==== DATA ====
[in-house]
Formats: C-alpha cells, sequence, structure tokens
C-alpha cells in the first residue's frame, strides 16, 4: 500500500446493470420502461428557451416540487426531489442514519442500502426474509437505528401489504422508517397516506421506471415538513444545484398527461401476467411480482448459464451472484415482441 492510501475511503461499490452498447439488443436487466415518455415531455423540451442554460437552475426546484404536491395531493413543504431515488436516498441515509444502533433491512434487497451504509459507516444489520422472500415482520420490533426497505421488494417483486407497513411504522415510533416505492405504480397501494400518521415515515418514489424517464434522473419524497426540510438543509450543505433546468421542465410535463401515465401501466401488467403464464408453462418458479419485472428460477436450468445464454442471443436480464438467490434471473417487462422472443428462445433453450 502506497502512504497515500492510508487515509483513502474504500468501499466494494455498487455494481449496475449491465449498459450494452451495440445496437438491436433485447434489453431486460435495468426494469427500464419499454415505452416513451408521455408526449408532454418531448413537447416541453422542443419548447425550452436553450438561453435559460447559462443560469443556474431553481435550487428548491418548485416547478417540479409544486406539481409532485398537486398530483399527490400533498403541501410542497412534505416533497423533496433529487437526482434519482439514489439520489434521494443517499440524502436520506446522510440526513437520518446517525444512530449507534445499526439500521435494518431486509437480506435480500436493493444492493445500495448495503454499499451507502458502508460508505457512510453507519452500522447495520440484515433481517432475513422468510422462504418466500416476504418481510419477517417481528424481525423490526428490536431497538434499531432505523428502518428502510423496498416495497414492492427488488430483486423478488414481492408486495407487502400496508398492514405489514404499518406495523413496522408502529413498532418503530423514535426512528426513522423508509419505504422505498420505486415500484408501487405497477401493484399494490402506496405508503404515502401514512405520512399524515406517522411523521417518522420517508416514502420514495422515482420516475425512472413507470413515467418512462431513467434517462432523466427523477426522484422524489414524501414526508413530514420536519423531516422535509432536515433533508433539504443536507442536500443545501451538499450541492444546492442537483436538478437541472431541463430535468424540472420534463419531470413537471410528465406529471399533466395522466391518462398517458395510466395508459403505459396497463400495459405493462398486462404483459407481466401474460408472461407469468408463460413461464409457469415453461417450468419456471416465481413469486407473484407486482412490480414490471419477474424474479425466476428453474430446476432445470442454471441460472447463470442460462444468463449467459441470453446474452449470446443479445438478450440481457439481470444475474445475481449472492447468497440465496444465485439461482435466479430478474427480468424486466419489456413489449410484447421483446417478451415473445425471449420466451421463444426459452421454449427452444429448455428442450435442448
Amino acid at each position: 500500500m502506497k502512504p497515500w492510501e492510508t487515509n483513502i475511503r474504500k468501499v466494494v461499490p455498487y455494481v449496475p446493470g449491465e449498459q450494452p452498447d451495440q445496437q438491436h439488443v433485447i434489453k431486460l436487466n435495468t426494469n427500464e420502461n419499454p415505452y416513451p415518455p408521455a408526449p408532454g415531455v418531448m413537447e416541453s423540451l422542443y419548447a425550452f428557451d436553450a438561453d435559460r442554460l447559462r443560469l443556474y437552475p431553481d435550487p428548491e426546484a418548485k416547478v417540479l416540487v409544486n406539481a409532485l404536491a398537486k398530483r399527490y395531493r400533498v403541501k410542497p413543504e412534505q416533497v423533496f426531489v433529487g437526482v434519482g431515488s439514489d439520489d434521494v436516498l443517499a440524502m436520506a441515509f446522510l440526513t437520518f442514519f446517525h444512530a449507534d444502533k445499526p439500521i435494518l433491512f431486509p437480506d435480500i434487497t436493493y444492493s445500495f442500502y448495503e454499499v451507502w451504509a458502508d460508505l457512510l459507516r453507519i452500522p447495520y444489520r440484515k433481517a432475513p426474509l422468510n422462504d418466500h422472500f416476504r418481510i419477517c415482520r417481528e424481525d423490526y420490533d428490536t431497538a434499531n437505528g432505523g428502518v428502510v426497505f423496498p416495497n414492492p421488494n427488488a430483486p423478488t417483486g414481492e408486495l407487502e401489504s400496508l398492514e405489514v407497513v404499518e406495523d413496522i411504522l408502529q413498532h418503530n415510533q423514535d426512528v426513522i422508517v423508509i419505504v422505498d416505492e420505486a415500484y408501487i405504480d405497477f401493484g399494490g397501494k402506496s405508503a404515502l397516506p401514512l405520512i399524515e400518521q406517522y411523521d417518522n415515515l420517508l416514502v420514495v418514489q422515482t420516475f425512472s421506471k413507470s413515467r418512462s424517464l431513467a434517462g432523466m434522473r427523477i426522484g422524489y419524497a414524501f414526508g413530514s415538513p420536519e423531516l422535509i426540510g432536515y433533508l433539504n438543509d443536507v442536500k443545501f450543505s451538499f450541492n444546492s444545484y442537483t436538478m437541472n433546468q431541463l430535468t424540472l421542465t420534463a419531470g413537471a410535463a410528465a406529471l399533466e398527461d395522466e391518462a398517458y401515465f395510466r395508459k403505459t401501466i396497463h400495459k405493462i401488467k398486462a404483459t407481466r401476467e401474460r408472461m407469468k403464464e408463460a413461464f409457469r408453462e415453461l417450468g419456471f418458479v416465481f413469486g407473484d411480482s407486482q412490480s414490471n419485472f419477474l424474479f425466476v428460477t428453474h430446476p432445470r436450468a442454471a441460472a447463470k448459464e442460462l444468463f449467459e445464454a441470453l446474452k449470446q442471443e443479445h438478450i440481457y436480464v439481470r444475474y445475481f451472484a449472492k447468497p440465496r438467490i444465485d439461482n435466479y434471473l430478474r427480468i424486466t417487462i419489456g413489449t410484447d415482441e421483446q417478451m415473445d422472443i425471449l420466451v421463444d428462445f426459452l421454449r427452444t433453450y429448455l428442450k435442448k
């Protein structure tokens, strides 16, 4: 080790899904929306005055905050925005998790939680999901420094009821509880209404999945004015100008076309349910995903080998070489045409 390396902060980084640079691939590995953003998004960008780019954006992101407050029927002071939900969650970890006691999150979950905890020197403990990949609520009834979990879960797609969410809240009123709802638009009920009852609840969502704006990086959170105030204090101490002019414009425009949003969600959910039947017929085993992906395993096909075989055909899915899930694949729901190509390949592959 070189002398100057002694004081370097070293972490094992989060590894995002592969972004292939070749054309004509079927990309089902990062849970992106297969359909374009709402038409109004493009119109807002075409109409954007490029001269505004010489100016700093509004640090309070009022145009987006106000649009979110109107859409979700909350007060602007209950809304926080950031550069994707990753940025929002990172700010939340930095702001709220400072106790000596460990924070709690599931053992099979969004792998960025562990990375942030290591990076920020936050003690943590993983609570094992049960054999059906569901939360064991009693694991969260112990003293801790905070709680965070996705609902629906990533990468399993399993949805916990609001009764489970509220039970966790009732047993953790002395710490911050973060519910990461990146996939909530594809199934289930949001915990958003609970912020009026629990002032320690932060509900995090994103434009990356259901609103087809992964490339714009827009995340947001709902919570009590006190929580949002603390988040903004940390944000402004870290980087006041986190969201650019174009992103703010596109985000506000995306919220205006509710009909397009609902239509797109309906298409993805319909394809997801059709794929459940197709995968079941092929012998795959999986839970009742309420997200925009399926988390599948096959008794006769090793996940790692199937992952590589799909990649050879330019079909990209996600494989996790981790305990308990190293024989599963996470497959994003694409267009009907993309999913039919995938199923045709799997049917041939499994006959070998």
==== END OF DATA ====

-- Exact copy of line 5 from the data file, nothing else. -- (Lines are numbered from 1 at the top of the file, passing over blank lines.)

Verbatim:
């Protein structure tokens, strides 16, 4: 080790899904929306005055905050925005998790939680999901420094009821509880209404999945004015100008076309349910995903080998070489045409 390396902060980084640079691939590995953003998004960008780019954006992101407050029927002071939900969650970890006691999150979950905890020197403990990949609520009834979990879960797609969410809240009123709802638009009920009852609840969502704006990086959170105030204090101490002019414009425009949003969600959910039947017929085993992906395993096909075989055909899915899930694949729901190509390949592959 070189002398100057002694004081370097070293972490094992989060590894995002592969972004292939070749054309004509079927990309089902990062849970992106297969359909374009709402038409109004493009119109807002075409109409954007490029001269505004010489100016700093509004640090309070009022145009987006106000649009979110109107859409979700909350007060602007209950809304926080950031550069994707990753940025929002990172700010939340930095702001709220400072106790000596460990924070709690599931053992099979969004792998960025562990990375942030290591990076920020936050003690943590993983609570094992049960054999059906569901939360064991009693694991969260112990003293801790905070709680965070996705609902629906990533990468399993399993949805916990609001009764489970509220039970966790009732047993953790002395710490911050973060519910990461990146996939909530594809199934289930949001915990958003609970912020009026629990002032320690932060509900995090994103434009990356259901609103087809992964490339714009827009995340947001709902919570009590006190929580949002603390988040903004940390944000402004870290980087006041986190969201650019174009992103703010596109985000506000995306919220205006509710009909397009609902239509797109309906298409993805319909394809997801059709794929459940197709995968079941092929012998795959999986839970009742309420997200925009399926988390599948096959008794006769090793996940790692199937992952590589799909990649050879330019079909990209996600494989996790981790305990308990190293024989599963996470497959994003694409267009009907993309999913039919995938199923045709799997049917041939499994006959070998």